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You Don’t Need to Be a Genius to Be Successful, What You Need is to Work Really Really Hard

More often than not we look for shortcuts in life. We look for easy openings and cite aphorism about the advantage of going for the low hanging fruits. We are the generation who are taught to fake it until we make it. We look around us and we see a lot of young successes. We spend hours reading about millionaires and ten tips to becoming a millionaire every day. Our days are driven by the likes and selfies, comments and shares. Although we struggle daily, we tend to believe that we can find shortcuts to success and life.

Arif Khan
Arif Khan, CEO, IDLC | click image for more

But in reality, success or life is a long game. As Debbie Millman poignantly puts it, “anything worthwhile takes a long time to happen”. Life is complicated. It is unrealistic to expect anything material to happen without doing anything material in exchange. In an interview with Future Startup, Arif Khan, CEO and Managing Director of IDLC Finance Limited, pointed out this exact point.

Mr. Khan is a solid doer. Started his career in 1991, he has an astounding body of work, and over the past 26 years of his career, Mr. Khan had played pivotal role in the lives of a number of private companies, where he worked in different capacities starting from Probationary Officer to CEO and also in public sector as a Commissioner of Securities Exchange Commission where he headed the Demutualization Project of Dhaka Stock Exchange along with many other big projects.

Mr. Khan knows a thing or two about life and success. He has seen and experienced things in life and he understands what it takes to move forward in life. In the middle of the interview, Mr. Khan said about making progress in life:

The most important thing that I have learned is that there's no shortcut in life. And there is a very little importance of being a genius. Most of the things we do in life are no rocket science. You don’t need to be a genius to be successful, what you need is to work really really hard, persistently. You need to put your everything into your work with an unwavering regularity.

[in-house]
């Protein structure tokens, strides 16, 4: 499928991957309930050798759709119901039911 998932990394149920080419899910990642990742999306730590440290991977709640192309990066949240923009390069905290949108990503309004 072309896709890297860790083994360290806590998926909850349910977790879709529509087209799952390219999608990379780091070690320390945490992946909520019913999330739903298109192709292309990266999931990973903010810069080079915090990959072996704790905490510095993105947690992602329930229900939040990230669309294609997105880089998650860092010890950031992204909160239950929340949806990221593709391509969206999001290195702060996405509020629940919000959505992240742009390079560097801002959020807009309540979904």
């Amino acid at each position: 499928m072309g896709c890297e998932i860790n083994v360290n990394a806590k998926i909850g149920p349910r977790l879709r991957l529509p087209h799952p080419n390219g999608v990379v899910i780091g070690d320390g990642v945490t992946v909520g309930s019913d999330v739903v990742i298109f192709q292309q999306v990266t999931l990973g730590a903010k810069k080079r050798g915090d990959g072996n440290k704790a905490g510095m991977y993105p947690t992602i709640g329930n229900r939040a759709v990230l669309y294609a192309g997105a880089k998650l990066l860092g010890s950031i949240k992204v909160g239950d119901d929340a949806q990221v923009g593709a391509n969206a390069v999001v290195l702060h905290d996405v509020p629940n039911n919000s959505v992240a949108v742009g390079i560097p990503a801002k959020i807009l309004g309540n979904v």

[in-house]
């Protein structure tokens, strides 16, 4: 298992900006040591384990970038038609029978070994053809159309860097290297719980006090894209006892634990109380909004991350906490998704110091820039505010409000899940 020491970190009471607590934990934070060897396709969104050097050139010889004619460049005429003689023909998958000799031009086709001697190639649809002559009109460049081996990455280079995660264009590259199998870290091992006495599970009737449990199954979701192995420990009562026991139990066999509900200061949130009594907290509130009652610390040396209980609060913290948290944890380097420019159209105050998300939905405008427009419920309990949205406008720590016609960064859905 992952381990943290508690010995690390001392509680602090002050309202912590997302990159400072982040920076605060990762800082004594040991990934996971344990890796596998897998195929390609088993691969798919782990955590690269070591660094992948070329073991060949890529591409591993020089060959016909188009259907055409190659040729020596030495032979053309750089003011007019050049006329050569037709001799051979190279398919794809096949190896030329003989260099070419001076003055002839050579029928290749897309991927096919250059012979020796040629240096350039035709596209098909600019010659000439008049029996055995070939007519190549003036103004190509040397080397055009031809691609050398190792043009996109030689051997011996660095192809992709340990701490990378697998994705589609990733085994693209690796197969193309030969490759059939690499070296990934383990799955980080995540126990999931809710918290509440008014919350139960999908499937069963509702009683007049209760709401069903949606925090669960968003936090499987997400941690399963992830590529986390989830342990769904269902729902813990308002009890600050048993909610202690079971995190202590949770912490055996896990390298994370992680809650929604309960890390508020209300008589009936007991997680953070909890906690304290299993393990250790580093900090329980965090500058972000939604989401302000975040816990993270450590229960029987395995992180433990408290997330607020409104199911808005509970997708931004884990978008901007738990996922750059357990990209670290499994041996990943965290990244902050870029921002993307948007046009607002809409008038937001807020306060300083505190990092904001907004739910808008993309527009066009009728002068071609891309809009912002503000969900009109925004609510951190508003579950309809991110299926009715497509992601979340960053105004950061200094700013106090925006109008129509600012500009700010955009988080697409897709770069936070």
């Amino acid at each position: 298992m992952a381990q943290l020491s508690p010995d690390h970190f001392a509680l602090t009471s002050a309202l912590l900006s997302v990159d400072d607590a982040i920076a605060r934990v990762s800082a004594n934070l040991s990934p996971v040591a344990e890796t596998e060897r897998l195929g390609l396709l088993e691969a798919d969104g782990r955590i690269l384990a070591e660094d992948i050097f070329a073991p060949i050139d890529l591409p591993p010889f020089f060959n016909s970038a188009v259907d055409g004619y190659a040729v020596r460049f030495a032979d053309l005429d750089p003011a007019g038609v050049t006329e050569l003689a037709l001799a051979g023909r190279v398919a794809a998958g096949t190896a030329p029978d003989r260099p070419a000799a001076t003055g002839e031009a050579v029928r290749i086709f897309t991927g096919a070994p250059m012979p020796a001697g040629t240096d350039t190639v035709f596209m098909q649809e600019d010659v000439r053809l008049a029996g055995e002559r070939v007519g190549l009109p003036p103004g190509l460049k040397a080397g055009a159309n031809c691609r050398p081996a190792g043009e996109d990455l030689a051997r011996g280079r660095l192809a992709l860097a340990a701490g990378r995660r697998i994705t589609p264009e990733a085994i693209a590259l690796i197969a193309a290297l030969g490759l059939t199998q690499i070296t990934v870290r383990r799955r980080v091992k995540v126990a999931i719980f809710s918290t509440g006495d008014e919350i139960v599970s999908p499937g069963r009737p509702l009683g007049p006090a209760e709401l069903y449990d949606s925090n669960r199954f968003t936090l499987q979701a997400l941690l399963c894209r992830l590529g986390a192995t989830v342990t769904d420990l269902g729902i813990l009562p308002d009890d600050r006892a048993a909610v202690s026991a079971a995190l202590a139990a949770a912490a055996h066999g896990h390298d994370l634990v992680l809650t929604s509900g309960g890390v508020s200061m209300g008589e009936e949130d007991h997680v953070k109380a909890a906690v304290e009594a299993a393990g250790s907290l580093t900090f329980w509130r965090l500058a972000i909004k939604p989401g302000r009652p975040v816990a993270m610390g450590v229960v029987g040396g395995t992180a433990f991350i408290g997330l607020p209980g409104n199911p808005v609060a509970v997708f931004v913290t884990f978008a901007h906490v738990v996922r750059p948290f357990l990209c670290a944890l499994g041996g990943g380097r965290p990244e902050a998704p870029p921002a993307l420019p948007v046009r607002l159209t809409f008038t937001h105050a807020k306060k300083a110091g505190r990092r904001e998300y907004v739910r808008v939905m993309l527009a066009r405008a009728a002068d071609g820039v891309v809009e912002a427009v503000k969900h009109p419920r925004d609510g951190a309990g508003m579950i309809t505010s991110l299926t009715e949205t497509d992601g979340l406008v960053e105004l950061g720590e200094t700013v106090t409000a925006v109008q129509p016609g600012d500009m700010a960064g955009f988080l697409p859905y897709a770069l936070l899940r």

Then he continues to address the work ethic problem most of us have. We tend to work hard for one day and then go ahead to enjoy the rest of the week. We tend work hard for an hour and then surf the internet for the rest of the day.

Mr. Khan suggests, inconsistent hard work does not yield a good result. It does not matter if work hard one day in a week or one hour in a day. It is about persistent hard work despite the difficulties and challenges and hardships that make all the difference. He goes on:

It doesn't help if you work hard for 3 days straight, then sleep for the next three days. It doesn't work that way. You have to consistently work hard and have to consistently compete with your own standard in order to excel and move forward.

The culture we live in proposes a very disturbing idea, it tells us that the purpose or the ultimate goal of life is to be happy. Everyone of us is being hypnotized by this idea that life is all about happiness. We work for a living not because we love work, enjoy it, there are exceptions of course, or we find meaning in our work but we need to make money in order to buy happiness. What a dangerous idea?!

Life is largely about work we do, not because we have to do it but because we manifest ourselves into the work we do. It is work that gives meaning to our lives. Instead of looking for ways to avoid work and find happiness elsewhere, we should realize that meaning is way more an important goal than mere happiness. And hard work that we put in every day makes our life worthwhile.

Lead image: Image by Shane Albuquerque

Mohammad Ruhul Kader is a Dhaka-based entrepreneur and writer. He founded Future Startup, a digital publication covering the startup and technology scene in Dhaka with an ambition to transform Bangladesh through entrepreneurship and innovation. He writes about internet business, strategy, technology, and society. He is the author of Rethinking Failure. His writings have been published in almost all major national dailies in Bangladesh including DT, FE, etc. Prior to FS, he worked for a local conglomerate where he helped start a social enterprise. Ruhul is a 2022 winner of Emergent Ventures, a fellowship and grant program from the Mercatus Center at George Mason University. He can be reached at ruhul@futurestartup.com

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